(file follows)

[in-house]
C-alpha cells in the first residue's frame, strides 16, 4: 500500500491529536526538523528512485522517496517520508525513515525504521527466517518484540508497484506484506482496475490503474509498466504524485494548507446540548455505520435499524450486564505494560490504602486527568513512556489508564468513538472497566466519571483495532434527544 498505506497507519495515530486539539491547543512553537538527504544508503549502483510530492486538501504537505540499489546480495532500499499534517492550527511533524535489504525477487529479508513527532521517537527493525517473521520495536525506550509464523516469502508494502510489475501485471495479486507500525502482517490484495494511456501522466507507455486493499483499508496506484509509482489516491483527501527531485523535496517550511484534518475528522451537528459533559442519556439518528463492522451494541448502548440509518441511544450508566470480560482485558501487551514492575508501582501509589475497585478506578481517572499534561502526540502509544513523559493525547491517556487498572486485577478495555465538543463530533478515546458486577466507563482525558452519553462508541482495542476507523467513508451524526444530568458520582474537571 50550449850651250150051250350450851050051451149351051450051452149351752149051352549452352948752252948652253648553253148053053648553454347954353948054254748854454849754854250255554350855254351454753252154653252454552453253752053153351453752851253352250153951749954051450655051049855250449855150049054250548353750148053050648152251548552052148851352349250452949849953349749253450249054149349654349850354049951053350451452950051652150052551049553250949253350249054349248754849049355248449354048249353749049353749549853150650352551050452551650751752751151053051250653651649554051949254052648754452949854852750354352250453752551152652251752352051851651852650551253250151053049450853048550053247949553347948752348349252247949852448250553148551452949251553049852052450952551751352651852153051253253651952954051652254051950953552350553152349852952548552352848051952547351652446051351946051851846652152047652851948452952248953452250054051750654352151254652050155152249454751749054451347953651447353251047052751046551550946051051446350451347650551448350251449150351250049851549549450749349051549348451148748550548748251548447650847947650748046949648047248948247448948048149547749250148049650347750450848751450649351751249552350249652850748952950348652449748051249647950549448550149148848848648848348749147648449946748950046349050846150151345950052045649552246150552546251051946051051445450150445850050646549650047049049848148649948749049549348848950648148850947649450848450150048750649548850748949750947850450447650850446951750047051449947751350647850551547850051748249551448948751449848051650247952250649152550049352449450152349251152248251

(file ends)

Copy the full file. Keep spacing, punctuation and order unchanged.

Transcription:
[in-house]
C-alpha cells in the first residue's frame, strides 16, 4: 500500500491529536526538523528512485522517496517520508525513515525504521527466517518484540508497484506484506482496475490503474509498466504524485494548507446540548455505520435499524450486564505494560490504602486527568513512556489508564468513538472497566466519571483495532434527544 498505506497507519495515530486539539491547543512553537538527504544508503549502483510530492486538501504537505540499489546480495532500499499534517492550527511533524535489504525477487529479508513527532521517537527493525517473521520495536525506550509464523516469502508494502510489475501485471495479486507500525502482517490484495494511456501522466507507455486493499483499508496506484509509482489516491483527501527531485523535496517550511484534518475528522451537528459533559442519556439518528463492522451494541448502548440509518441511544450508566470480560482485558501487551514492575508501582501509589475497585478506578481517572499534561502526540502509544513523559493525547491517556487498572486485577478495555465538543463530533478515546458486577466507563482525558452519553462508541482495542476507523467513508451524526444530568458520582474537571 50550449850651250150051250350450851050051451149351051450051452149351752149051352549452352948752252948652253648553253148053053648553454347954353948054254748854454849754854250255554350855254351454753252154653252454552453253752053153351453752851253352250153951749954051450655051049855250449855150049054250548353750148053050648152251548552052148851352349250452949849953349749253450249054149349654349850354049951053350451452950051652150052551049553250949253350249054349248754849049355248449354048249353749049353749549853150650352551050452551650751752751151053051250653651649554051949254052648754452949854852750354352250453752551152652251752352051851651852650551253250151053049450853048550053247949553347948752348349252247949852448250553148551452949251553049852052450952551751352651852153051253253651952954051652254051950953552350553152349852952548552352848051952547351652446051351946051851846652152047652851948452952248953452250054051750654352151254652050155152249454751749054451347953651447353251047052751046551550946051051446350451347650551448350251449150351250049851549549450749349051549348451148748550548748251548447650847947650748046949648047248948247448948048149547749250148049650347750450848751450649351751249552350249652850748952950348652449748051249647950549448550149148848848648848348749147648449946748950046349050846150151345950052045649552246150552546251051946051051445450150445850050646549650047049049848148649948749049549348848950648148850947649450848450150048750649548850748949750947850450447650850446951750047051449947751350647850551547850051748249551448948751449848051650247952250649152550049352449450152349251152248251